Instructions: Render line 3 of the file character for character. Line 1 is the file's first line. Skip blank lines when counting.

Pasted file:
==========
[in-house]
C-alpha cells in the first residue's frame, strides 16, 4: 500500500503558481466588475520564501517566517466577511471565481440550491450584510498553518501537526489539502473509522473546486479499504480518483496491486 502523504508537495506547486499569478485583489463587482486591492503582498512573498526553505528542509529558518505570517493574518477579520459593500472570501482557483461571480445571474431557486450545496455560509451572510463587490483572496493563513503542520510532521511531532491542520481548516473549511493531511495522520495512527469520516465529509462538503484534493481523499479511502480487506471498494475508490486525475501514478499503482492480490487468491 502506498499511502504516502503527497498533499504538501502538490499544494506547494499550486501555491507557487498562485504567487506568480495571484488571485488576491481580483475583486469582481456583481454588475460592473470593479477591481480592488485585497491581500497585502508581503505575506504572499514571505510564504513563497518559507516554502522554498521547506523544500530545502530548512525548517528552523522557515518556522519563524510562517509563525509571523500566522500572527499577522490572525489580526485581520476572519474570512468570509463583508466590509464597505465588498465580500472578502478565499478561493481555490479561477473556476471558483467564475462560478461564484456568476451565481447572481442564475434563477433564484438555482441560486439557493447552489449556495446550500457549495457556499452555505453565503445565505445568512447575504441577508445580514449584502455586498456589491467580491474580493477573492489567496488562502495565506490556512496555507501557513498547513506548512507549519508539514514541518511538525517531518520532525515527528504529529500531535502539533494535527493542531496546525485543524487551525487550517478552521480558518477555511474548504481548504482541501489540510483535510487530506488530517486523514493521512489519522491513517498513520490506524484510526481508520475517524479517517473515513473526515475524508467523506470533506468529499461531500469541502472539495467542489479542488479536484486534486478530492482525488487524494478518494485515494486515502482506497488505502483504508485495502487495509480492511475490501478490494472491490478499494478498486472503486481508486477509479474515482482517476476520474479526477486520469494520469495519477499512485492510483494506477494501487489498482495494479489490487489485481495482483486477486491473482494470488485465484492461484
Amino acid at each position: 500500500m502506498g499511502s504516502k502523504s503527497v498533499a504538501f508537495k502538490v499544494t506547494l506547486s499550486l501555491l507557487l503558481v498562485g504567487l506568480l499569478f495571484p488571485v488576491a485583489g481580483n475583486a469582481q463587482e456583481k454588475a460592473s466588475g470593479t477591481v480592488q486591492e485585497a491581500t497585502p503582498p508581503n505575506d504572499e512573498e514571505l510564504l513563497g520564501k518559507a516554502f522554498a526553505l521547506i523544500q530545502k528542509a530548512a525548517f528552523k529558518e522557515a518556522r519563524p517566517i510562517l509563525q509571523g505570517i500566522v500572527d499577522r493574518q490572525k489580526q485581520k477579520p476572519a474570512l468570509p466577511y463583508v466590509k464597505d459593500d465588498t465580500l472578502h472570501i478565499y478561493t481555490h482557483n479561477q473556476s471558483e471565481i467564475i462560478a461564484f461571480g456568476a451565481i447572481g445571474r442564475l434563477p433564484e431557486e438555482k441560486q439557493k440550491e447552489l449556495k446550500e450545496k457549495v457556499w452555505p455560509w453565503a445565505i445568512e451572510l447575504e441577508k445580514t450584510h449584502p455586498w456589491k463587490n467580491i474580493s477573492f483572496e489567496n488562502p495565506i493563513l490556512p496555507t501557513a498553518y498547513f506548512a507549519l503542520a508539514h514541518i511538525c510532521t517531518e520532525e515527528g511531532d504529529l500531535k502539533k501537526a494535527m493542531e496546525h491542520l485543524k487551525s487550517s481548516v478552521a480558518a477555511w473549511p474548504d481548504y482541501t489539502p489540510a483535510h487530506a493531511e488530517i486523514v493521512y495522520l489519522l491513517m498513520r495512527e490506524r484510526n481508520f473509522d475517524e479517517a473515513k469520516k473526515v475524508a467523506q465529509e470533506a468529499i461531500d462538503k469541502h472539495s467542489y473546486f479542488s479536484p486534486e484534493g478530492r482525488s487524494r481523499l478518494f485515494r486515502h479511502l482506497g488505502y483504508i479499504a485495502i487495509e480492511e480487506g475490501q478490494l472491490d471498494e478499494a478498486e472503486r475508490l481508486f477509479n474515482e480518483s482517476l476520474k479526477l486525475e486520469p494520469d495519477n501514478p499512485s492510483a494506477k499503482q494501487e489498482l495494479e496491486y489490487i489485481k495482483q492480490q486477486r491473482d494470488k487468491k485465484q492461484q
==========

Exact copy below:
Amino acid at each position: 500500500m502506498g499511502s504516502k502523504s503527497v498533499a504538501f508537495k502538490v499544494t506547494l506547486s499550486l501555491l507557487l503558481v498562485g504567487l506568480l499569478f495571484p488571485v488576491a485583489g481580483n475583486a469582481q463587482e456583481k454588475a460592473s466588475g470593479t477591481v480592488q486591492e485585497a491581500t497585502p503582498p508581503n505575506d504572499e512573498e514571505l510564504l513563497g520564501k518559507a516554502f522554498a526553505l521547506i523544500q530545502k528542509a530548512a525548517f528552523k529558518e522557515a518556522r519563524p517566517i510562517l509563525q509571523g505570517i500566522v500572527d499577522r493574518q490572525k489580526q485581520k477579520p476572519a474570512l468570509p466577511y463583508v466590509k464597505d459593500d465588498t465580500l472578502h472570501i478565499y478561493t481555490h482557483n479561477q473556476s471558483e471565481i467564475i462560478a461564484f461571480g456568476a451565481i447572481g445571474r442564475l434563477p433564484e431557486e438555482k441560486q439557493k440550491e447552489l449556495k446550500e450545496k457549495v457556499w452555505p455560509w453565503a445565505i445568512e451572510l447575504e441577508k445580514t450584510h449584502p455586498w456589491k463587490n467580491i474580493s477573492f483572496e489567496n488562502p495565506i493563513l490556512p496555507t501557513a498553518y498547513f506548512a507549519l503542520a508539514h514541518i511538525c510532521t517531518e520532525e515527528g511531532d504529529l500531535k502539533k501537526a494535527m493542531e496546525h491542520l485543524k487551525s487550517s481548516v478552521a480558518a477555511w473549511p474548504d481548504y482541501t489539502p489540510a483535510h487530506a493531511e488530517i486523514v493521512y495522520l489519522l491513517m498513520r495512527e490506524r484510526n481508520f473509522d475517524e479517517a473515513k469520516k473526515v475524508a467523506q465529509e470533506a468529499i461531500d462538503k469541502h472539495s467542489y473546486f479542488s479536484p486534486e484534493g478530492r482525488s487524494r481523499l478518494f485515494r486515502h479511502l482506497g488505502y483504508i479499504a485495502i487495509e480492511e480487506g475490501q478490494l472491490d471498494e478499494a478498486e472503486r475508490l481508486f477509479n474515482e480518483s482517476l476520474k479526477l486525475e486520469p494520469d495519477n501514478p499512485s492510483a494506477k499503482q494501487e489498482l495494479e496491486y489490487i489485481k495482483q492480490q486477486r491473482d494470488k487468491k485465484q492461484q